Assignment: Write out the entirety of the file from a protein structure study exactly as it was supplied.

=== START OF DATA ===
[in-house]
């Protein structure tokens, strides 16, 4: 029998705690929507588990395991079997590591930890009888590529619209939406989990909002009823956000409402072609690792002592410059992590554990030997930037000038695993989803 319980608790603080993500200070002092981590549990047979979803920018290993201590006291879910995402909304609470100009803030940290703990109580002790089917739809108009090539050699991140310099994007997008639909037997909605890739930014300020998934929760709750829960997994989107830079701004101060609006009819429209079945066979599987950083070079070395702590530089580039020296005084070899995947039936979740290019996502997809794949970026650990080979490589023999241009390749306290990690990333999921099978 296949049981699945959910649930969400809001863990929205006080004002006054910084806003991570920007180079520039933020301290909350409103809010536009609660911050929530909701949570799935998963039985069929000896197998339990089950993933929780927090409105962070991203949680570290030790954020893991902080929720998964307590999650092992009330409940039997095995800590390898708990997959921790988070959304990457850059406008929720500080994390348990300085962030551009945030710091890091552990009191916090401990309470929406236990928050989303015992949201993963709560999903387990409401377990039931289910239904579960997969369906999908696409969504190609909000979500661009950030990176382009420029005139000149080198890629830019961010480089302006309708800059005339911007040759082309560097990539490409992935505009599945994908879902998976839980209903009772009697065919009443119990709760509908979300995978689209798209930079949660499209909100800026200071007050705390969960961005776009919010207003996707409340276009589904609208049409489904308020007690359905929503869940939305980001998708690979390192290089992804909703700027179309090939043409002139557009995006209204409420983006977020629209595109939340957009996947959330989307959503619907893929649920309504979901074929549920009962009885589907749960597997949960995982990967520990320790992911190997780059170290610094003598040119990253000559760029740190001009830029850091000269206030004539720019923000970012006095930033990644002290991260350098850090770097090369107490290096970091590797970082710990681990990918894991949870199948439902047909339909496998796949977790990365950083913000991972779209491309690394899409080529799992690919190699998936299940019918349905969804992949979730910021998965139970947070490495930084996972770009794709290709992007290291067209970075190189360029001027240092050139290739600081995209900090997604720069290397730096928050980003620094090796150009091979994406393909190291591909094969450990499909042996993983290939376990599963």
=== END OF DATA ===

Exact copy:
[in-house]
């Protein structure tokens, strides 16, 4: 029998705690929507588990395991079997590591930890009888590529619209939406989990909002009823956000409402072609690792002592410059992590554990030997930037000038695993989803 319980608790603080993500200070002092981590549990047979979803920018290993201590006291879910995402909304609470100009803030940290703990109580002790089917739809108009090539050699991140310099994007997008639909037997909605890739930014300020998934929760709750829960997994989107830079701004101060609006009819429209079945066979599987950083070079070395702590530089580039020296005084070899995947039936979740290019996502997809794949970026650990080979490589023999241009390749306290990690990333999921099978 296949049981699945959910649930969400809001863990929205006080004002006054910084806003991570920007180079520039933020301290909350409103809010536009609660911050929530909701949570799935998963039985069929000896197998339990089950993933929780927090409105962070991203949680570290030790954020893991902080929720998964307590999650092992009330409940039997095995800590390898708990997959921790988070959304990457850059406008929720500080994390348990300085962030551009945030710091890091552990009191916090401990309470929406236990928050989303015992949201993963709560999903387990409401377990039931289910239904579960997969369906999908696409969504190609909000979500661009950030990176382009420029005139000149080198890629830019961010480089302006309708800059005339911007040759082309560097990539490409992935505009599945994908879902998976839980209903009772009697065919009443119990709760509908979300995978689209798209930079949660499209909100800026200071007050705390969960961005776009919010207003996707409340276009589904609208049409489904308020007690359905929503869940939305980001998708690979390192290089992804909703700027179309090939043409002139557009995006209204409420983006977020629209595109939340957009996947959330989307959503619907893929649920309504979901074929549920009962009885589907749960597997949960995982990967520990320790992911190997780059170290610094003598040119990253000559760029740190001009830029850091000269206030004539720019923000970012006095930033990644002290991260350098850090770097090369107490290096970091590797970082710990681990990918894991949870199948439902047909339909496998796949977790990365950083913000991972779209491309690394899409080529799992690919190699998936299940019918349905969804992949979730910021998965139970947070490495930084996972770009794709290709992007290291067209970075190189360029001027240092050139290739600081995209900090997604720069290397730096928050980003620094090796150009091979994406393909190291591909094969450990499909042996993983290939376990599963």